Results 1  10
of
59
Strictly Proper Scoring Rules, Prediction, and Estimation
, 2007
"... Scoring rules assess the quality of probabilistic forecasts, by assigning a numerical score based on the predictive distribution and on the event or value that materializes. A scoring rule is proper if the forecaster maximizes the expected score for an observation drawn from the distribution F if he ..."
Abstract

Cited by 151 (17 self)
 Add to MetaCart
Scoring rules assess the quality of probabilistic forecasts, by assigning a numerical score based on the predictive distribution and on the event or value that materializes. A scoring rule is proper if the forecaster maximizes the expected score for an observation drawn from the distribution F if he or she issues the probabilistic forecast F, rather than G ̸ = F. It is strictly proper if the maximum is unique. In prediction problems, proper scoring rules encourage the forecaster to make careful assessments and to be honest. In estimation problems, strictly proper scoring rules provide attractive loss and utility functions that can be tailored to the problem at hand. This article reviews and develops the theory of proper scoring rules on general probability spaces, and proposes and discusses examples thereof. Proper scoring rules derive from convex functions and relate to information measures, entropy functions, and Bregman divergences. In the case of categorical variables, we prove a rigorous version of the Savage representation. Examples of scoring rules for probabilistic forecasts in the form of predictive densities include the logarithmic, spherical, pseudospherical, and quadratic scores. The continuous ranked probability score applies to probabilistic forecasts that take the form of predictive cumulative distribution functions. It generalizes the absolute error and forms a special case of a new and very general type of score, the energy score. Like many other scoring rules, the energy score admits a kernel representation in terms of negative definite functions, with links to inequalities of Hoeffding type, in both univariate and multivariate settings. Proper scoring rules for quantile and interval forecasts are also discussed. We relate proper scoring rules to Bayes factors and to crossvalidation, and propose a novel form of crossvalidation known as randomfold crossvalidation. A case study on probabilistic weather forecasts in the North American Pacific Northwest illustrates the importance of propriety. We note optimum score approaches to point and quantile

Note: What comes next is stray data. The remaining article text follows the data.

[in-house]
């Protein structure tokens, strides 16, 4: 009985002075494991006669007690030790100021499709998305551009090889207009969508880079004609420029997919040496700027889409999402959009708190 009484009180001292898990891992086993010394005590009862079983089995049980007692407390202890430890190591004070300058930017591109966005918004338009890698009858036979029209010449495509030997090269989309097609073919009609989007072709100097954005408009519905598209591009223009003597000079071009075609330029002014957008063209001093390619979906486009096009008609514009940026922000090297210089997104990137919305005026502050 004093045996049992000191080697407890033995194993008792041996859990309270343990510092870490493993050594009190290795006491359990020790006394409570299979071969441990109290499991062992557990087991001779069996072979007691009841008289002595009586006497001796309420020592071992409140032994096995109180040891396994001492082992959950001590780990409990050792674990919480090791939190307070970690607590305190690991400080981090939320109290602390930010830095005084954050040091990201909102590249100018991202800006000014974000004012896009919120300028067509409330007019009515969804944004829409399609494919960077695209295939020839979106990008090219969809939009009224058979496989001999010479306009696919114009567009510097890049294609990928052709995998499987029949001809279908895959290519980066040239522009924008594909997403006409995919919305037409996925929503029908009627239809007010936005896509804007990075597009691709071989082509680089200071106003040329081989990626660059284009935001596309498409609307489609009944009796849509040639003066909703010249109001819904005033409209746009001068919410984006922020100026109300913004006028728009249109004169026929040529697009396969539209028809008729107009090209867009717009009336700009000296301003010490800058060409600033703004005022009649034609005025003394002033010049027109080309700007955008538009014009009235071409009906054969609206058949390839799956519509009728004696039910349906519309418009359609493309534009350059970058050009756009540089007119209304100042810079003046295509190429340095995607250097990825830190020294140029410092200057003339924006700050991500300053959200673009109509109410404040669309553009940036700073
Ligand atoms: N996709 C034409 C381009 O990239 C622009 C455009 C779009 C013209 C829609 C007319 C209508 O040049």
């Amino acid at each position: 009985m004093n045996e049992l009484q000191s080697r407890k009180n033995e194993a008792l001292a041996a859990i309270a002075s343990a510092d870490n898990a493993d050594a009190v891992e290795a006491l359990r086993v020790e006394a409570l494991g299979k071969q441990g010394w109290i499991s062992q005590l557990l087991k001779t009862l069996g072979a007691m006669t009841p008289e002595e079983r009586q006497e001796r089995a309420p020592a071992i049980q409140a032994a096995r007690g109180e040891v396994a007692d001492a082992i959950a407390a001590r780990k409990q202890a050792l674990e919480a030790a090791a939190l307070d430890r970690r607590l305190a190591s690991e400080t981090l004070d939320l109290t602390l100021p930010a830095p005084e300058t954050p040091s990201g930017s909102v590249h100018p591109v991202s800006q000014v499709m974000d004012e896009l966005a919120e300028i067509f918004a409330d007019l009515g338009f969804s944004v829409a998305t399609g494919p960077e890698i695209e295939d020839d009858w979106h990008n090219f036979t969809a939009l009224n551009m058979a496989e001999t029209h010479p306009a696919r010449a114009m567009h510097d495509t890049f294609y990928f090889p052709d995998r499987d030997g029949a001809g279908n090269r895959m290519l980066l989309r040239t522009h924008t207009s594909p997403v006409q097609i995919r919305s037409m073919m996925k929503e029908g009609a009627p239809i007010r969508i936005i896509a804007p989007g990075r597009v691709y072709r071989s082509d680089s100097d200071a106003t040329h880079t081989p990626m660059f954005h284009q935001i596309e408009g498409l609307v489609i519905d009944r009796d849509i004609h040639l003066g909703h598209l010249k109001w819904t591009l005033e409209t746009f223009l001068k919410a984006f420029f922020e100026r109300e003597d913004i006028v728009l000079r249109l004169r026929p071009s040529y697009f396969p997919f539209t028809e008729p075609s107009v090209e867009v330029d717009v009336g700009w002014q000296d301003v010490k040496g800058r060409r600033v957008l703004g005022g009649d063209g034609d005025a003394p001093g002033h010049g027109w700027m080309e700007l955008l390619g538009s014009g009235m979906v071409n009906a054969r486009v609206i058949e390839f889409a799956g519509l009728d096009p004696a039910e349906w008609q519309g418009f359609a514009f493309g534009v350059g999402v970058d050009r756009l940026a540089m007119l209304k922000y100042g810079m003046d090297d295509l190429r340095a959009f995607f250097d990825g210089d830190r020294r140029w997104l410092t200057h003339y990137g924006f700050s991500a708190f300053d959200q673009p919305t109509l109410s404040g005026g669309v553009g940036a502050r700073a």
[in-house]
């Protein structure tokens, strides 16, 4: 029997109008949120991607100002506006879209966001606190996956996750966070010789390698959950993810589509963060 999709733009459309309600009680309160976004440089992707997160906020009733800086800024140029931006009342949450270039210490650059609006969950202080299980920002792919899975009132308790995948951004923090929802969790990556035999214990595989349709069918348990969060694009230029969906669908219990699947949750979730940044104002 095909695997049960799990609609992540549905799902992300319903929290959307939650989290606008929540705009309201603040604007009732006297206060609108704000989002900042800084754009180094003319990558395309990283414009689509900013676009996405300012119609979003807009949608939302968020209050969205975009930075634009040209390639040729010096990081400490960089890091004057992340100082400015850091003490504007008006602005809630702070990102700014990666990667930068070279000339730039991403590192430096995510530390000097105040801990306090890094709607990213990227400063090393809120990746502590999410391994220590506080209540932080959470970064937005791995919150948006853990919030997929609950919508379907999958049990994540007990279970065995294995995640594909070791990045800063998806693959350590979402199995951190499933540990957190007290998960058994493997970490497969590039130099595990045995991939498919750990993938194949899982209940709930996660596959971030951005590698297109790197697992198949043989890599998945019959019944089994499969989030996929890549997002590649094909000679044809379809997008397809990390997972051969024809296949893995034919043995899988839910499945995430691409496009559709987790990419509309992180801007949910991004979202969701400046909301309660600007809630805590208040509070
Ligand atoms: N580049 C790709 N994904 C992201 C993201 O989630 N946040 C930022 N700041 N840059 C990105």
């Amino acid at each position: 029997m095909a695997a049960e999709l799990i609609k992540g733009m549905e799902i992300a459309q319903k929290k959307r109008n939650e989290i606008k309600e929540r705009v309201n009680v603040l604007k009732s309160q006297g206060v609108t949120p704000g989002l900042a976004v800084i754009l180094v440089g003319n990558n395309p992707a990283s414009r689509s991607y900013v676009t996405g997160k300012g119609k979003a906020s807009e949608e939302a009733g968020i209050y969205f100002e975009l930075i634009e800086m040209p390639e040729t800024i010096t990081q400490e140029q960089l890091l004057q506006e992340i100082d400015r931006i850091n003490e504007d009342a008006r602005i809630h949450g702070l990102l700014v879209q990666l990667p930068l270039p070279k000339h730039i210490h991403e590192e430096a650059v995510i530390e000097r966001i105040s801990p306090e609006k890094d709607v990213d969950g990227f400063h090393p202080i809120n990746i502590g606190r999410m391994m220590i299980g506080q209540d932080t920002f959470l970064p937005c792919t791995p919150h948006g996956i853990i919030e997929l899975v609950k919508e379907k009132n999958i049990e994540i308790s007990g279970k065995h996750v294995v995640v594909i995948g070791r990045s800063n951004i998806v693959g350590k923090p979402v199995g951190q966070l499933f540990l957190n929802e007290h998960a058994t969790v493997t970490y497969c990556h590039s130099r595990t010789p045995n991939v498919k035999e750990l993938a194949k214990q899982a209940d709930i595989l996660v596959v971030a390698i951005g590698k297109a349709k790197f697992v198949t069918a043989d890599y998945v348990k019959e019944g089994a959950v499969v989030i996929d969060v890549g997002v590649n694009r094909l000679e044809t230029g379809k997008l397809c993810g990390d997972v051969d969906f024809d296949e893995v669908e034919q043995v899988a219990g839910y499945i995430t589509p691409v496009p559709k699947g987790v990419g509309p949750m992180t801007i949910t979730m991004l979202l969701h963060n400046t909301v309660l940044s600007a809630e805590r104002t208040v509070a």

Probabilistic forecasts, calibration and sharpness
 Journal of the Royal Statistical Society Series B
, 2007
"... Summary. Probabilistic forecasts of continuous variables take the form of predictive densities or predictive cumulative distribution functions. We propose a diagnostic approach to the evaluation of predictive performance that is based on the paradigm of maximizing the sharpness of the predictive dis ..."
Abstract

Cited by 38 (15 self)
 Add to MetaCart
Summary. Probabilistic forecasts of continuous variables take the form of predictive densities or predictive cumulative distribution functions. We propose a diagnostic approach to the evaluation of predictive performance that is based on the paradigm of maximizing the sharpness of the predictive distributions subject to calibration. Calibration refers to the statistical consistency between the distributional forecasts and the observations and is a joint property of the predictions and the events that materialize. Sharpness refers to the concentration of the predictive distributions and is a property of the forecasts only. A simple theoretical framework allows us to distinguish between probabilistic calibration, exceedance calibration and marginal calibration. We propose and study tools for checking calibration and sharpness, among them the probability integral transform histogram, marginal calibration plots, the sharpness diagram and proper scoring rules. The diagnostic approach is illustrated by an assessment and ranking of probabilistic forecasts of wind speed at the Stateline wind energy centre in the US Pacific Northwest. In combination with crossvalidation or in the time series context, our proposal provides very general, nonparametric alternatives to the use of information criteria for model diagnostics and model selection.